Like I said, I have no idea whether they will delay the big reveal or not.  But I'm quite certain that if they do cancel giving the big presentation now, it's not for good.  The timing is bad right now.  Later it will be better.  SpaceX is in no hurry, and there's no way in which waiting a few months or a year to announce the details of their Mars architecture will have any negative effect.

Offline Terra Incognita

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Re: NSF at IAC Mexico for the SpaceX Mars Announcement.
« Reply #123 on: 09/06/2016 09:10 am »
I'm not sure what MusK will do and I'm not a PR expert.

But you can argue that now is either a good, or a bad time to make the announcement depending on your perspective.

Who was this announcement intended for?

Musks Ego?
SpaceX Workers?
NSF members?
Industry?
Governments?
SpaceX shareholders?
The public?

The only fickle group in there is The Public. The only important group in there is SpaceX's investors. The rest will shrug off the Amos failure with the reassurance that SpaceX will learn and have a better rocket / launch facility/ procedures after this.

If the BFR/MCT Mars architecture big announcement was intended for the first part of this list it will probably go ahead. if it was intended for the wider Public it may still go ahead. If it's PR you want? In the words of a fellow Irish man:

Quote from: Oscar Wilde
There is only one thing in life worse than being talked about, and that is not being talked about.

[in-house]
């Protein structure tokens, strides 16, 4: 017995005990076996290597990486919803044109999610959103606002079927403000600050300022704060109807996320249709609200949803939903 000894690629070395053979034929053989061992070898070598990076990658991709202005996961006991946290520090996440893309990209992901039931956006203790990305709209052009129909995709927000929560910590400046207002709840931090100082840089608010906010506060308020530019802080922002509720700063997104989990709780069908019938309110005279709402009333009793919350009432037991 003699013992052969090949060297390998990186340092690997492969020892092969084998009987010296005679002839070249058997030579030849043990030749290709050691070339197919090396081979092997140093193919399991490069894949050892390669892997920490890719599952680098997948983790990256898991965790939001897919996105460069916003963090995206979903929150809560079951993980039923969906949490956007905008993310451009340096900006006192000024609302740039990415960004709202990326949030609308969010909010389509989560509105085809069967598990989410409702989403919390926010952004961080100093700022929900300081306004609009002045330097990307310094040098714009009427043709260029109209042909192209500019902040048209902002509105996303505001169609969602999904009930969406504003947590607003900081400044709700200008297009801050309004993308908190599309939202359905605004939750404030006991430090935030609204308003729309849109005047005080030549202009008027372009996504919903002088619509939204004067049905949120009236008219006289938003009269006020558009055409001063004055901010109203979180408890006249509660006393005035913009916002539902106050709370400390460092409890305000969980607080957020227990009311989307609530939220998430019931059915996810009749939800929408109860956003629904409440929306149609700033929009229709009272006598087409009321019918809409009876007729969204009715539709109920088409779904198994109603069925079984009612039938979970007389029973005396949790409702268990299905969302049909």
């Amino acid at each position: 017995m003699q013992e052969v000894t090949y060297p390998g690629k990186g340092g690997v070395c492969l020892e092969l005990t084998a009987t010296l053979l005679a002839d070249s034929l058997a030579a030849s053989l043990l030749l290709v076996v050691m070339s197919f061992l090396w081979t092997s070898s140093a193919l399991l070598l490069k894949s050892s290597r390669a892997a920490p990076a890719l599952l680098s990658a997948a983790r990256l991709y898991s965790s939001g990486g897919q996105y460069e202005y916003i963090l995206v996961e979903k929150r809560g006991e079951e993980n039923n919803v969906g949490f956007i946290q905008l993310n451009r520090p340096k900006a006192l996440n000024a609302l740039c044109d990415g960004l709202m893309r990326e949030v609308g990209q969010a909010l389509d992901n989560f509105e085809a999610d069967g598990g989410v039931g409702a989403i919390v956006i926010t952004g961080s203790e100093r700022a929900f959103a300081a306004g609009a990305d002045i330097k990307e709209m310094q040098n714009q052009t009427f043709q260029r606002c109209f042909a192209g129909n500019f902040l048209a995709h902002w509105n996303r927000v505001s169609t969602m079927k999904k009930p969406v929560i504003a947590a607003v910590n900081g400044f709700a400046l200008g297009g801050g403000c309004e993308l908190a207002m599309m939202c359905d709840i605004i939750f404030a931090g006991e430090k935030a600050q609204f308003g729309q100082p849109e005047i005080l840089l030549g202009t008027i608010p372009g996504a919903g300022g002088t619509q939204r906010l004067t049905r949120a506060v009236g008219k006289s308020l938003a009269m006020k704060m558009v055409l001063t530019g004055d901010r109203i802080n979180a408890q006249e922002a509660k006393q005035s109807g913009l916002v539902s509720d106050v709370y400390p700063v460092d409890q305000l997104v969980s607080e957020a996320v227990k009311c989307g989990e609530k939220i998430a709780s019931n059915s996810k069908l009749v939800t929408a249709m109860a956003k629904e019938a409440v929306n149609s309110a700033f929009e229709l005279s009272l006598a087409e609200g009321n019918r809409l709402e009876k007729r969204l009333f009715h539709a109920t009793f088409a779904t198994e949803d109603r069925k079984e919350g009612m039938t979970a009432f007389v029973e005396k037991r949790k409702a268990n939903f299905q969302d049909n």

Online meekGee

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Re: NSF at IAC Mexico for the SpaceX Mars Announcement.
« Reply #124 on: 09/06/2016 11:51 am »
I read Tod's post as "Musk shouldn't let this accident affect longer range plans or this presentation".

And I agree.

This is not the last failure.

Looking forward to IAC.
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Offline Jdeshetler

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Re: NSF at IAC Mexico for the SpaceX Mars Announcement.
« Reply #125 on: 09/06/2016 01:48 pm »
Who was this announcement intended for?

Musks Ego?
SpaceX Workers?
NSF members?
Industry?
Governments?
SpaceX shareholders?
The public?

The Humanity

Online meekGee

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Re: NSF at IAC Mexico for the SpaceX Mars Announcement.
« Reply #126 on: 09/06/2016 02:16 pm »
I'm not sure what MusK will do and I'm not a PR expert.

But you can argue that now is either a good, or a bad time to make the announcement depending on your perspective.

Who was this announcement intended for?

Musks Ego?
SpaceX Workers?
NSF members?
Industry?
Governments?
SpaceX shareholders?
The public?

The only fickle group in there is The Public. The only important group in there is SpaceX's investors. The rest will shrug off the Amos failure with the reassurance that SpaceX will learn and have a better rocket / launch facility/ procedures after this.

If the BFR/MCT Mars architecture big announcement was intended for the first part of this list it will probably go ahead. if it was intended for the wider Public it may still go ahead. If it's PR you want? In the words of a fellow Irish man:

Quote from: Oscar Wilde